Black designers have long played a part in determining our national sense of fashion: Slave-turned-entrepreneur Elizabeth Keckley was dressmaker to Mary Todd Lincoln, and eventually Mrs. Lincoln would insist on wearing her designs exclusively; the fabulous Ann Lowe made Jacqueline Bouvier’s iconic ruffled wedding dress, immortalized on the day she became Mrs. Kennedy. Today you can often spot Michelle Obama in one of Tracy Reese’s flowery concoctions, like the crowd-pleasing pink number she wore to the 2012 Democratic National Convention. So why, then, are black designers so notoriously underrepresented at the tents? As we barrel through Fall Fashion Week, as well as Black History Month, Reese, along with Byron Lars, Omar Salam, and others, are working to remedy that with “Black Dress: Ten Contemporary Fashion Designers” at the Pratt Institute. The exhibition, curated by fashion professor Adrienne Jones, transforms the gallery space into Madison Avenue-style window displays in order to make visible the work of 10 established and emerging black artists. Don’t miss the video supplement created by MacArthur Fellow Carrie Mae Weems.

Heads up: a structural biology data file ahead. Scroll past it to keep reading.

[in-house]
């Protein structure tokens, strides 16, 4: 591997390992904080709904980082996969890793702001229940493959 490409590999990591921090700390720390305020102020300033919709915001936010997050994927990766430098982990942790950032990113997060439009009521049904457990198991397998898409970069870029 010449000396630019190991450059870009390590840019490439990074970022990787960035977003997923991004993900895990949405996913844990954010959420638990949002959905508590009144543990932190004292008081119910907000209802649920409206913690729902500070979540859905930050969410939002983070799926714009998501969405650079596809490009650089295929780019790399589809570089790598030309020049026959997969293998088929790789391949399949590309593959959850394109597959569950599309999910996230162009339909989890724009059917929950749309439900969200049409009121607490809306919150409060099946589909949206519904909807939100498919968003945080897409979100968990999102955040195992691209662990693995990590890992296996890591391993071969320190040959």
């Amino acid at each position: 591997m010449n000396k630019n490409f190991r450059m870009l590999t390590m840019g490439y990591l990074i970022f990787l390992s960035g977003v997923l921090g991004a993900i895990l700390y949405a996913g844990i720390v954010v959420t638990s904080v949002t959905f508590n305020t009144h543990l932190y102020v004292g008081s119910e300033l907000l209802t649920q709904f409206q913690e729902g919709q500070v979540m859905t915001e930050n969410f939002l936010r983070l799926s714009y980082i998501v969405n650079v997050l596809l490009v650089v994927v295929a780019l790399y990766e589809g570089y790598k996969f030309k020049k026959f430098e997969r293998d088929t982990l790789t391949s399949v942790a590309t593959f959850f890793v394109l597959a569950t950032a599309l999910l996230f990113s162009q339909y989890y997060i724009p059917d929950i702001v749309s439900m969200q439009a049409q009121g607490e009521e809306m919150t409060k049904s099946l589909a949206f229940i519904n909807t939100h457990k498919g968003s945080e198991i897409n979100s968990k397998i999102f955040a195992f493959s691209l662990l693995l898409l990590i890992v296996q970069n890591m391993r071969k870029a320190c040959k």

Mondays-Sundays, 11 a.m. Starts: Feb. 19. Continues through April 26, 2014